Creating Regions

Before a new memory region can be inserted into the data structures, the kernel must establish where there is enough free space in virtual address space for a region of a given size. This job is assigned to the get_unmapped_area helper function.

7If there is no predecessor region because the new region is the new start region or because no regions are defined for the address space, the information in the red-black tree is used to set the pointers correctly.

mm/mmap.c unsigned long get_unmapped_area(struct file *file, unsigned long addr, unsigned long len, unsigned long pgoff, unsigned long flags)

The arguments are self-explanatory. The implementation of the function is of no further interest as the actual work is delegated to the architecture-specific helper function stored in the mm_struct instance of the current process.8

Recall from Section 4.2 that different mapping functions are used depending on the layout of the virtual process address space. Here I consider the standard function arch_get_unmapped_area that is employed on most systems.

arch_get_unmapped_area first has to check whether the MAP_FIXED flag is set, indicating that the mapping is to be created at a fixed address. If so, the kernel ensures only that the address satisfies alignment requirements (page-by-page) and that the interval is fully within the available address space.

If no desired area was specified, the kernel tries to find a suitable section in the virtual memory area of the process by invoking arch_get_unmapped_area. If a particular preferred (as opposed to a fixed) address is specified, the kernel checks whether the region overlaps with an existing region. If not, the address can be returned as the target.

mm/mmap.c unsigned long arch_get_unmapped_area(struct file *filp, unsigned long addr, unsigned long len, unsigned long pgoff, unsigned long flags)

struct mm_struct *mm = current->mm;

addr = PAGE_ALIGN(addr);

(!vma || addr + len <= vma->vm_start)) return addr;

Otherwise, the kernel must try to find a free area of the right size by iterating over the available regions of the process. In doing so, it checks whether a cached area from previous scans could be used.

start_addr = addr = TASK_UNMAPPED_BASE; mm->cached_hole_size = 0;

8Files can also be equipped with a special-purpose mapping function. This is, for instance, used by the frame-buffer code to allow direct manipulation of the video memory when a frame-buffer device file is mapped into memory. However, because the kernel generally uses the standard implementation, I won't bother to discuss other more specific routines.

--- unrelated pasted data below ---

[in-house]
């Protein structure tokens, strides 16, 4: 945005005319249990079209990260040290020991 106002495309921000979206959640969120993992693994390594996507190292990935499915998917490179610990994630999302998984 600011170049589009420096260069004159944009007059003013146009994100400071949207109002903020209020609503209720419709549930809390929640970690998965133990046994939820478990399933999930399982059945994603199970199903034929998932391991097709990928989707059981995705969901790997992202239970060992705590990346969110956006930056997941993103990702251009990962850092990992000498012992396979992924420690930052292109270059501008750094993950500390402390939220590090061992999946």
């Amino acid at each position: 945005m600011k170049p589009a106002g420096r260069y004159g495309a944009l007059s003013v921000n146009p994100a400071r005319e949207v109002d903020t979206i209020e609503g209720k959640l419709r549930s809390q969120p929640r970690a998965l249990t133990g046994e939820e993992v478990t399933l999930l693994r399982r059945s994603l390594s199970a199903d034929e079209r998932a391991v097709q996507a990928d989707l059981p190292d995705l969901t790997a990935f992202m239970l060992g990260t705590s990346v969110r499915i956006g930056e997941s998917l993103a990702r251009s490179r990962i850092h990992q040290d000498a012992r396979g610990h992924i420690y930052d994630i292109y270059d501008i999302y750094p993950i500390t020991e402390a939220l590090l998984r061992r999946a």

The actual iteration begins either at the address of the last ''hole'' in the virtual address space or at the global start address task_unmapped_base.

mm/mmap.c full_search:

for (vma = find_vma(mm, addr); ; vma = vma->vm_next) {

/* At this point: (!vma || addr < vma->vm_end). */ if (TASK_SIZE - len < addr) {

* Start a new search - just in case we missed

* some holes.

if (start_addr != TASK_UNMAPPED_BASE) { addr = TASK_UNMAPPED_BASE; start_addr = addr; mm->cached_hole_size = 0; goto full_search;

return -ENOMEM;

* Remember the place where we stopped the search:

if (addr + mm->cached_hole_size < vma->vm_start)

mm->cached_hole_size = vma->vm_start - addr; addr = vma->vm_end;

If the search continues to the end of the user address space (task_size) and no suitable area is found, the kernel returns an -enomem error that must be forwarded to userspace for processing by the relevant application, as it indicates that insufficient virtual address space memory is available to satisfy the request. If memory is found, its virtual start address is returned.

The version for top-down allocation, arch_get_unmapped_area_topdown, progresses similarly, but the search direction is, of course, reversed. We need not bother with the details of implementation here.

Continue reading here: Address Spaces

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